It is therefore important that they acquire basic skills or knowledge in data analysis, machine learning and robotics. Only then can they critically question the AI ​​systems and identify emerging problems more quickly.

What are the best practices?

Fortunately, there are now many concrete examples available. For example, in the “KARL” research project there are some exciting use cases that clearly illustrate the advantages in production. An assistance system for the assembly of electric motors was developed here. Various AI models were used to support the overall system, for example hand movement detection using sensors and the company’s AI models Kinemic or direct support for the workers Optimums “Smart Klaus”, who monitors the production process with a camera and provides direct information on the next step. This project clearly aims to increase the well-being of employees by reducing the potential for errors and stress. At the same time, it also helps to minimize a “skill gap” because all workers receive this support.

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The big fear is losing decision-making power…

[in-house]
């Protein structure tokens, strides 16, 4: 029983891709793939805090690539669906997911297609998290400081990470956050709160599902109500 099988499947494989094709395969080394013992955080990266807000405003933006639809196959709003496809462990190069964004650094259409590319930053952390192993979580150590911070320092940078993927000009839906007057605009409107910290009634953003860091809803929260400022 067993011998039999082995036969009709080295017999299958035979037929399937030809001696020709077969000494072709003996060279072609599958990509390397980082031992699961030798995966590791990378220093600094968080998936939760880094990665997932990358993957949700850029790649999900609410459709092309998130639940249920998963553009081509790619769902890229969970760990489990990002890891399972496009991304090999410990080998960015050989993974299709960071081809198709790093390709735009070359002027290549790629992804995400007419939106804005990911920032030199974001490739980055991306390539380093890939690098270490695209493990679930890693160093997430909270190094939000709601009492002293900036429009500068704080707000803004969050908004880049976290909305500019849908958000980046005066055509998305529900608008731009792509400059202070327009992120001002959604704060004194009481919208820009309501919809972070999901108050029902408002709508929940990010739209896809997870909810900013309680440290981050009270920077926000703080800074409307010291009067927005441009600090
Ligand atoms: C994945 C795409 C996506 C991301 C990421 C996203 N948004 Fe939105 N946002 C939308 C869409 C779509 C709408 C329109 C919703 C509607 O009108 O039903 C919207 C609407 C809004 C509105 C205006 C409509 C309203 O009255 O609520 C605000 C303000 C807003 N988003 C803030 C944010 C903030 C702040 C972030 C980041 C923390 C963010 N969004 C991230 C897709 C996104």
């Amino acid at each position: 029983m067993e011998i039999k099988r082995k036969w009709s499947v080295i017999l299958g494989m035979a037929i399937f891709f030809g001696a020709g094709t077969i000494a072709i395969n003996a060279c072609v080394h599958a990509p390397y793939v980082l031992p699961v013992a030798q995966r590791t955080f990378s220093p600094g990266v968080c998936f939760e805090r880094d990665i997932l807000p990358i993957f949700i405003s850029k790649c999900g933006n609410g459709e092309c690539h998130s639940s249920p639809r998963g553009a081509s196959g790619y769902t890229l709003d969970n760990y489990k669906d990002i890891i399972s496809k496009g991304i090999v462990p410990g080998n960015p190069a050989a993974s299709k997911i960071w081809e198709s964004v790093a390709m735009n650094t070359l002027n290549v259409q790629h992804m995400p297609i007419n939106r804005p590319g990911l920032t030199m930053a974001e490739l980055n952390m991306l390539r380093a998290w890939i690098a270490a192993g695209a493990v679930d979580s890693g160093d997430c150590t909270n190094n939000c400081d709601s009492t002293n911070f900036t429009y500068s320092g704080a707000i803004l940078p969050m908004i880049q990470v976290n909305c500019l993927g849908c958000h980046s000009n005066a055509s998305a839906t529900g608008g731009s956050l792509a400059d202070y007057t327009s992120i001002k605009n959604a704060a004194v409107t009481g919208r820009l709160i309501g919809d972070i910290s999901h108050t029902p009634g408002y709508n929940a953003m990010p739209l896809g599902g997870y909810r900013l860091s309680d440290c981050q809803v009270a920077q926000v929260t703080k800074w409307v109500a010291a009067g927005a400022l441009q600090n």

With these AI systems, decision-making authority remains with people. A production-related use case, for example, is the one in collaboration with INIT emerging support for transport managers in local public transport. Here we develop as LAVRIO.solutions a model to support employees in a time-critical situation. The traffic dispatchers not only receive a recommendation from the AI ​​about what they should do next, but also a direct indication of why the AI ​​is making this recommendation. This allows them to decide whether to follow this recommendation or whether the AI ​​has not taken all the decisive factors into account.

So humans and AI as mutually supporting partners?

Absolutely. We see from these examples that the focus is on supporting people. At the same time, these use cases are successful because the users and everyone interested in the process in the respective companies are strongly involved from the outset. AI is becoming more and more a team game in which the companies that derive the most benefit from it are those who implement the projects technically flawlessly and at the same time tackle the organizational challenges from the outset.

Jens Beyer is a data scientist and AI consultant at Lavrio.solutions GmbH in Karlsruhe. His focus is on the rapid, interactive development of AI systems and the conception of AI modules for existing software applications. He accompanies software companies on their path to AI and advises companies on AI implementation projects.